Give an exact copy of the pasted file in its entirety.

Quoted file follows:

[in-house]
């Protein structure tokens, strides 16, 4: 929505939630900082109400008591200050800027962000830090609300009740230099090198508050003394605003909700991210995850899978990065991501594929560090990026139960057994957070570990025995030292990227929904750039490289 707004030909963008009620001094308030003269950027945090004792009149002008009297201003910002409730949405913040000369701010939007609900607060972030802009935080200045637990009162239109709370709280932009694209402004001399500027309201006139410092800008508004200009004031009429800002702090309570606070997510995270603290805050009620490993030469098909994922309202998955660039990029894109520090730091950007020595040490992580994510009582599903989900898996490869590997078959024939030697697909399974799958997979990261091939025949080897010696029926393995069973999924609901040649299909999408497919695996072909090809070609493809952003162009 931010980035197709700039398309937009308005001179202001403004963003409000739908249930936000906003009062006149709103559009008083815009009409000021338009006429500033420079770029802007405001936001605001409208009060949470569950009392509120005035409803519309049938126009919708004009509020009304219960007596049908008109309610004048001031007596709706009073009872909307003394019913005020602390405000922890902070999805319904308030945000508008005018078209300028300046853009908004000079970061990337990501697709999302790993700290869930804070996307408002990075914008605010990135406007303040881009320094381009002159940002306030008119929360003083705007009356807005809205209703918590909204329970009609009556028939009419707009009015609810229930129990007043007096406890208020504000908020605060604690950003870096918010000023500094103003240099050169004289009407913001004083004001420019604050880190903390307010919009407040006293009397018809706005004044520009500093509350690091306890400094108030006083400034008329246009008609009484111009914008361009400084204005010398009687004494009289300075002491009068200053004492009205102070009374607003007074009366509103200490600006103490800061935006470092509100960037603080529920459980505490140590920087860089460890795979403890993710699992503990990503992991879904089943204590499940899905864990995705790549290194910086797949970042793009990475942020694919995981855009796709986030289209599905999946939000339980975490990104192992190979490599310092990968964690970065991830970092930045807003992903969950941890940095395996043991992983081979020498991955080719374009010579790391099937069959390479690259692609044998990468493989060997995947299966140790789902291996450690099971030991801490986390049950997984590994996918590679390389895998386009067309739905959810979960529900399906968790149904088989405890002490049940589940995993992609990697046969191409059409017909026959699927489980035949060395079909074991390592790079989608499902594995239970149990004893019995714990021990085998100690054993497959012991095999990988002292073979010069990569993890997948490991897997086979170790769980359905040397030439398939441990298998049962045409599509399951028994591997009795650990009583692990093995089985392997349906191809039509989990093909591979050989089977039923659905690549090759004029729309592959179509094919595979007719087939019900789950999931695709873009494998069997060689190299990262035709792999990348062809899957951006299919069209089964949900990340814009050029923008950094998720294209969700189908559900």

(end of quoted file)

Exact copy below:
[in-house]
């Protein structure tokens, strides 16, 4: 929505939630900082109400008591200050800027962000830090609300009740230099090198508050003394605003909700991210995850899978990065991501594929560090990026139960057994957070570990025995030292990227929904750039490289 707004030909963008009620001094308030003269950027945090004792009149002008009297201003910002409730949405913040000369701010939007609900607060972030802009935080200045637990009162239109709370709280932009694209402004001399500027309201006139410092800008508004200009004031009429800002702090309570606070997510995270603290805050009620490993030469098909994922309202998955660039990029894109520090730091950007020595040490992580994510009582599903989900898996490869590997078959024939030697697909399974799958997979990261091939025949080897010696029926393995069973999924609901040649299909999408497919695996072909090809070609493809952003162009 931010980035197709700039398309937009308005001179202001403004963003409000739908249930936000906003009062006149709103559009008083815009009409000021338009006429500033420079770029802007405001936001605001409208009060949470569950009392509120005035409803519309049938126009919708004009509020009304219960007596049908008109309610004048001031007596709706009073009872909307003394019913005020602390405000922890902070999805319904308030945000508008005018078209300028300046853009908004000079970061990337990501697709999302790993700290869930804070996307408002990075914008605010990135406007303040881009320094381009002159940002306030008119929360003083705007009356807005809205209703918590909204329970009609009556028939009419707009009015609810229930129990007043007096406890208020504000908020605060604690950003870096918010000023500094103003240099050169004289009407913001004083004001420019604050880190903390307010919009407040006293009397018809706005004044520009500093509350690091306890400094108030006083400034008329246009008609009484111009914008361009400084204005010398009687004494009289300075002491009068200053004492009205102070009374607003007074009366509103200490600006103490800061935006470092509100960037603080529920459980505490140590920087860089460890795979403890993710699992503990990503992991879904089943204590499940899905864990995705790549290194910086797949970042793009990475942020694919995981855009796709986030289209599905999946939000339980975490990104192992190979490599310092990968964690970065991830970092930045807003992903969950941890940095395996043991992983081979020498991955080719374009010579790391099937069959390479690259692609044998990468493989060997995947299966140790789902291996450690099971030991801490986390049950997984590994996918590679390389895998386009067309739905959810979960529900399906968790149904088989405890002490049940589940995993992609990697046969191409059409017909026959699927489980035949060395079909074991390592790079989608499902594995239970149990004893019995714990021990085998100690054993497959012991095999990988002292073979010069990569993890997948490991897997086979170790769980359905040397030439398939441990298998049962045409599509399951028994591997009795650990009583692990093995089985392997349906191809039509989990093909591979050989089977039923659905690549090759004029729309592959179509094919595979007719087939019900789950999931695709873009494998069997060689190299990262035709792999990348062809899957951006299919069209089964949900990340814009050029923008950094998720294209969700189908559900």